A Millennial Martyr


Greenwald rightly seethes over the suicide of Aaron Swartz, who faced charges from federal prosecutors threatening several decades in prison and $1 million in fines – all for illegally downloading a bunch of academic files:

To say that the DOJ’s treatment of Swartz was excessive and vindictive is an extreme understatement. When I wrote about Swartz’s plight last August, I wrote that he was “being prosecuted by the DOJ with obscene over-zealousness”. Timothy Lee wrote the definitive article in 2011 explaining why, even if all the allegations in the indictment are true, the only real crime committed by Swartz was basic trespassing, for which people are punished, at most, with 30 days in jail and a $100 fine, about which Lee wrote: “That seems about right: if he’s going to serve prison time, it should be measured in days rather than years.”

My feelings entirely. The feds were almost deranged in prosecuting someone so ferociously because he dared to make more data – with no national security implications whatsoever – more accessible to more people. At some point, these federal cops need to understand that the world has passed them by. Glenn’s take on why the feds pursued Swartz so fiercely:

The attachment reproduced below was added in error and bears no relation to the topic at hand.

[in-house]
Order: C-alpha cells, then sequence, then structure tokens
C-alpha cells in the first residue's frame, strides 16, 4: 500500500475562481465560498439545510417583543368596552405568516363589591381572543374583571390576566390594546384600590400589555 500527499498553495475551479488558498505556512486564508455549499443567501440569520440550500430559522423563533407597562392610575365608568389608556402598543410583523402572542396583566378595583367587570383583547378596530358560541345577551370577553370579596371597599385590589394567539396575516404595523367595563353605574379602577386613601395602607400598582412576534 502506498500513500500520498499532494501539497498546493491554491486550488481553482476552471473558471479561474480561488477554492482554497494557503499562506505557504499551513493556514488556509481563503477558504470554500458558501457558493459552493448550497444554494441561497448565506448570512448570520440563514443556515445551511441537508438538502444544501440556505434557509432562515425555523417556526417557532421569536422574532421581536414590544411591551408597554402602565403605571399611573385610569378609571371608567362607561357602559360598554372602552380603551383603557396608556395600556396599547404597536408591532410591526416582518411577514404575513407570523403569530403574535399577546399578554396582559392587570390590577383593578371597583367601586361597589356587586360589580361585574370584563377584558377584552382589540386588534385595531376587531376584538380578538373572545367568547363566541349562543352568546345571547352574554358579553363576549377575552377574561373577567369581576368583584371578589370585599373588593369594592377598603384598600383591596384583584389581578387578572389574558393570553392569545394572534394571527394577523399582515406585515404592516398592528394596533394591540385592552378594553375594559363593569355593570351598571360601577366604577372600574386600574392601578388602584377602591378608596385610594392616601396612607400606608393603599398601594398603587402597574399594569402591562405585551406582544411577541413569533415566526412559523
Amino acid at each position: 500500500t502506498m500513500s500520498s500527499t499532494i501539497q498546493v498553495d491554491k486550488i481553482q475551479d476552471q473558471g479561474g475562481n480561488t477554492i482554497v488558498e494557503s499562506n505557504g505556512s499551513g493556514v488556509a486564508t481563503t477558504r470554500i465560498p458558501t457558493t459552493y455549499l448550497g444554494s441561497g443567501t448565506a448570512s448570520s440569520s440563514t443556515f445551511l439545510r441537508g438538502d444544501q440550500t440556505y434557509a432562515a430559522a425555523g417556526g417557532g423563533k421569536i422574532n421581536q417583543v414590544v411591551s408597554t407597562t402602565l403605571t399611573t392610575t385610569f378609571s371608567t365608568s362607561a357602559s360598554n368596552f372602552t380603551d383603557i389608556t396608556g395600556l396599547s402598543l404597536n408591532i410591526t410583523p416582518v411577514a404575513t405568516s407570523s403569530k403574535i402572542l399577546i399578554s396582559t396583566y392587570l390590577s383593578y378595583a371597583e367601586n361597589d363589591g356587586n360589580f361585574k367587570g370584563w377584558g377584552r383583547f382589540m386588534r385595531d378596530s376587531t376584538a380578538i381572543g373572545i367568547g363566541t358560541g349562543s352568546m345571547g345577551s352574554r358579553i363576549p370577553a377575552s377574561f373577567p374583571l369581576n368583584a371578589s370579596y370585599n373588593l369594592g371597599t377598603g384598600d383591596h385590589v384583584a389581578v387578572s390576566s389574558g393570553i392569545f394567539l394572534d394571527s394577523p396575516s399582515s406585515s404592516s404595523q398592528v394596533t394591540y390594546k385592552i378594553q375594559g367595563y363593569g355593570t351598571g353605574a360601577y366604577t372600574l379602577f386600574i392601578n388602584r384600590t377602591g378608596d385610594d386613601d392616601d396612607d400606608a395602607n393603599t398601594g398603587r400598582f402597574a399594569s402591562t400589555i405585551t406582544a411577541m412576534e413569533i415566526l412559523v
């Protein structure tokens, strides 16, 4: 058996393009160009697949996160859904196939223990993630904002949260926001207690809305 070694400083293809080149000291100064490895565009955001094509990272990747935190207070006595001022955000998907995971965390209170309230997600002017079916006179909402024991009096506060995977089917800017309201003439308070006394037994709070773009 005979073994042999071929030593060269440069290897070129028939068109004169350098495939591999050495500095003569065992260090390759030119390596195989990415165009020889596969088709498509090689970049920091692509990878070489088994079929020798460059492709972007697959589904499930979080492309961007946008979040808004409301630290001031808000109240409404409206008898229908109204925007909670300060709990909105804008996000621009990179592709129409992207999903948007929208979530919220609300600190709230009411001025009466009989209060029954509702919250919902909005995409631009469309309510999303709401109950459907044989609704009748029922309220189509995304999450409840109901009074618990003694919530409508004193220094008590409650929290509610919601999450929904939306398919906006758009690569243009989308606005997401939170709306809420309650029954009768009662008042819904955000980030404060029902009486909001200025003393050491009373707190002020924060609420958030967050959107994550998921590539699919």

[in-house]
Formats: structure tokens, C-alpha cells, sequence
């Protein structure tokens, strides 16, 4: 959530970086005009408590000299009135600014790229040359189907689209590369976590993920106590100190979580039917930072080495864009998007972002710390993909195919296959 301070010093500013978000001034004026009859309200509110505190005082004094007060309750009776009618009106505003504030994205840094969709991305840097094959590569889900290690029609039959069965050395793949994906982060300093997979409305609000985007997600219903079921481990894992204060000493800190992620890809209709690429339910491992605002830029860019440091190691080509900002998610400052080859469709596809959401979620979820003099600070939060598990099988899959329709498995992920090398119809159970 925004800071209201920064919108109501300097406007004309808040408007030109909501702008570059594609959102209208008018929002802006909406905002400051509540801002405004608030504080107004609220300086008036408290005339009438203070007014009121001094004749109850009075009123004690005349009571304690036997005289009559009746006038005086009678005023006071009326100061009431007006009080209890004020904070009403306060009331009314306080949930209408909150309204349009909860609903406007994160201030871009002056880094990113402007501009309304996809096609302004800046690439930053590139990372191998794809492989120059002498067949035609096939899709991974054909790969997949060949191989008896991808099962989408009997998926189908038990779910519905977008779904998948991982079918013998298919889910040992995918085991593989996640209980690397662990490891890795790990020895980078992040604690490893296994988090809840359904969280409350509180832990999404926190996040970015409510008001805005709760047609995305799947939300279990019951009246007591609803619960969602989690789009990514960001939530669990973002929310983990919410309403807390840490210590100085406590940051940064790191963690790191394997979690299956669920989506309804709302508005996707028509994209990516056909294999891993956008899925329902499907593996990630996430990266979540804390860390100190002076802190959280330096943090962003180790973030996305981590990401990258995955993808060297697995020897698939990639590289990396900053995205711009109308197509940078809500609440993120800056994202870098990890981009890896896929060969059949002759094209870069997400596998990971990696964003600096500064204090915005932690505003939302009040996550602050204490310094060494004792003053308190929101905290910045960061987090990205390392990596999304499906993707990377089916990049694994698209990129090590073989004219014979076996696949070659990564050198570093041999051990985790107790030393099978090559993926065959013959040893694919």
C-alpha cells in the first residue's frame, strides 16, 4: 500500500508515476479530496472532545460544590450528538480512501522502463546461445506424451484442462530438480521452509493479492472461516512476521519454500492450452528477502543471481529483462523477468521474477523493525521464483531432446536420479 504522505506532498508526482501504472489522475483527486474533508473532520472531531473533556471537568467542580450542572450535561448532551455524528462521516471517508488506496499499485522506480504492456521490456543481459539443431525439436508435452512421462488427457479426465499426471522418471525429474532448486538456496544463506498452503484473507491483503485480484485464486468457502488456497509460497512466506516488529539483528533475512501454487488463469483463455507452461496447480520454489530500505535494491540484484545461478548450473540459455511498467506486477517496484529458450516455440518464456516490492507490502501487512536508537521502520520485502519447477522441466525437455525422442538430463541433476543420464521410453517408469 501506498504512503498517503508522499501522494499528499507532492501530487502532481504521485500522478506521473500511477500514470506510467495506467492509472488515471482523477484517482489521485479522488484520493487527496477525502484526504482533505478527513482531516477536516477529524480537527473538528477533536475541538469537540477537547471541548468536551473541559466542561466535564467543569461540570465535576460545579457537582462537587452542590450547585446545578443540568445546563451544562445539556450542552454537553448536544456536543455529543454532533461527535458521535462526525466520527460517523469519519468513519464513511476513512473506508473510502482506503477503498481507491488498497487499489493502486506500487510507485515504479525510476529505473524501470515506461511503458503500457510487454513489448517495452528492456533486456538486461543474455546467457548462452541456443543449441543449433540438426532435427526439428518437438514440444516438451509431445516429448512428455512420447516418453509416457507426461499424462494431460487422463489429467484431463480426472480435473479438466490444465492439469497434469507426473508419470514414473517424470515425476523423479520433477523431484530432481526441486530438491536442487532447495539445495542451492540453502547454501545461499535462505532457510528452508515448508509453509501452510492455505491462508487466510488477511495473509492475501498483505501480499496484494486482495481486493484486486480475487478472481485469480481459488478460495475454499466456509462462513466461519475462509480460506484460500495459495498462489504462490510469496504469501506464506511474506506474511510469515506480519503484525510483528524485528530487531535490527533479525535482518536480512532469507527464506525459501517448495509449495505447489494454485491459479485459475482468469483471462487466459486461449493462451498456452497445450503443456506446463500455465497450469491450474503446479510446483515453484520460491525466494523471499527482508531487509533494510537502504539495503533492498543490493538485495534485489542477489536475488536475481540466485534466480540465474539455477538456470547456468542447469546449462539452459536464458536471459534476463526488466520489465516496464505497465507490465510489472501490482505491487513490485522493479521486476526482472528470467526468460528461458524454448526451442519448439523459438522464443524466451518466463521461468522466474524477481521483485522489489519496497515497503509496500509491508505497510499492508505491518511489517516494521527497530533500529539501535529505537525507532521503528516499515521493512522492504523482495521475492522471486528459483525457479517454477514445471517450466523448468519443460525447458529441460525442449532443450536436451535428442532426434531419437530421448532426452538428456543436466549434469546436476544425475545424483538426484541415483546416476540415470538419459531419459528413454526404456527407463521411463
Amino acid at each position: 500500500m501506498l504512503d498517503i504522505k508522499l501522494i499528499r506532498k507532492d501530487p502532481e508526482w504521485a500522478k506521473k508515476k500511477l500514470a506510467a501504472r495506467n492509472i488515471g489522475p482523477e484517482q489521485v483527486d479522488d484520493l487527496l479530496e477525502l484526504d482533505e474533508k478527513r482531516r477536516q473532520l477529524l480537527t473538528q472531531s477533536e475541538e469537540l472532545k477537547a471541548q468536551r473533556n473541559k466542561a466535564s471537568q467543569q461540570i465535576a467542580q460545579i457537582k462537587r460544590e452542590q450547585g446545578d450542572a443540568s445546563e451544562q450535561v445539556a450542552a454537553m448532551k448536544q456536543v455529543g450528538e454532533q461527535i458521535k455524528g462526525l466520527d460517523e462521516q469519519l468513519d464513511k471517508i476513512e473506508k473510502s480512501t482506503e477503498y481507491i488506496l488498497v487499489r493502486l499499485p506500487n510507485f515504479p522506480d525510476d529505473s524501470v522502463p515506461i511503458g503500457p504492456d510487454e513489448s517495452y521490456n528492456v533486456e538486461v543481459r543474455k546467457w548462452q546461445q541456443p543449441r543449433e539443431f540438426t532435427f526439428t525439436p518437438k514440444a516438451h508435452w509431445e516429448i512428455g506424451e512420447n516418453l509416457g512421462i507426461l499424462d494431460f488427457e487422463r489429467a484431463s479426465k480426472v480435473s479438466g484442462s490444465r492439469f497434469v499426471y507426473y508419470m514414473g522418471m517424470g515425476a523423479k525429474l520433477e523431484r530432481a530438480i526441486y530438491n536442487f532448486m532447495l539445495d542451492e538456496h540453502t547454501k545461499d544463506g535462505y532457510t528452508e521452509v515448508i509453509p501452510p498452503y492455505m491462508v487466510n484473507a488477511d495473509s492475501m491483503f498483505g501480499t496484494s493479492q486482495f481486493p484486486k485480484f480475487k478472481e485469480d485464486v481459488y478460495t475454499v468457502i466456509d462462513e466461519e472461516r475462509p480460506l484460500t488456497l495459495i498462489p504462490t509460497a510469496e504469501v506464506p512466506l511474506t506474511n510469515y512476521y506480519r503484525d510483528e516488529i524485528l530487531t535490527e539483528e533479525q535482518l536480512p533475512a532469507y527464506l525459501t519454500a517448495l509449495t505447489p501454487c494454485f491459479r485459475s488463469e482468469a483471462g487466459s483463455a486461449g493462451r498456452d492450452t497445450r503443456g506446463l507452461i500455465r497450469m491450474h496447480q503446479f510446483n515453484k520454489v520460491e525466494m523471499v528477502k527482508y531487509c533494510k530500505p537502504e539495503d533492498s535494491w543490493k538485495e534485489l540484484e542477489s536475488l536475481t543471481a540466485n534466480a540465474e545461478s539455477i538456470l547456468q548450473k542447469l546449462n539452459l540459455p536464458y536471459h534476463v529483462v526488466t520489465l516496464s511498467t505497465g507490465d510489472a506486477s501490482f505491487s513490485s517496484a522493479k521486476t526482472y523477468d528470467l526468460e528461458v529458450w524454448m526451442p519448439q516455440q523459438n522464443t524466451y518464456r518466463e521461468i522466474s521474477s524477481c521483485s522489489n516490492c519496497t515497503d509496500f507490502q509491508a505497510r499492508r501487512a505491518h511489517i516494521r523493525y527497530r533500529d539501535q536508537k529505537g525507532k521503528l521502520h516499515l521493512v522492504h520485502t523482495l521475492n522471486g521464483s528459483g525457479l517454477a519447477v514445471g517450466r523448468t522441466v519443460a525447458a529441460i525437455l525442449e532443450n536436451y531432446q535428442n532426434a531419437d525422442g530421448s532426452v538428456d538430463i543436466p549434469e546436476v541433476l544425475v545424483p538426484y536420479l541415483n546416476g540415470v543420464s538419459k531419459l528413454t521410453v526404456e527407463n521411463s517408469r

I believe it has more to do with what I told the New York Times’ Noam Cohen for an article he wrote on Swartz’s case. Swartz’s activism, I argued, was waged as part of one of the most vigorously contested battles – namely, the war over how the internet is used and who controls the information that flows on it – and that was his real crime in the eyes of the US government: challenging its authority and those of corporate factions to maintain a stranglehold on that information. In that above-referenced speech on SOPA, Swartz discussed the grave dangers to internet freedom and free expression and assembly posed by the government’s efforts to control the internet with expansive interpretations of copyright law and other weapons to limit access to information.

Andrea Peterson points out that “JSTOR made its peace with Swartz in June 2011 and just last week expanded its online Register & Read program, making more information available for free.” She concludes:

In death, Swartz can be a vehicle to transform the pain felt by the community into the kind of change he would have wanted. It’s unfair to diminish a life into a figurehead for an issue, and it is likely that other factors—not just the court case—contributed to Swartz’s decision to end his life. But there might be no better way to honor Aaron Swartz’s memory than continuing the dialogue about the future of freedom of access to information.

Previous coverage of the Swartz suicide, including remembrances by Lessig and Doctorow, here.

(Photo: Business partners Aaron Swartz, left, and Simon Carstensen, right, have a working lunch outside in Cambridge, Friday, August 31, 2007. By Wendy Maeda/The Boston Globe via Getty Images.)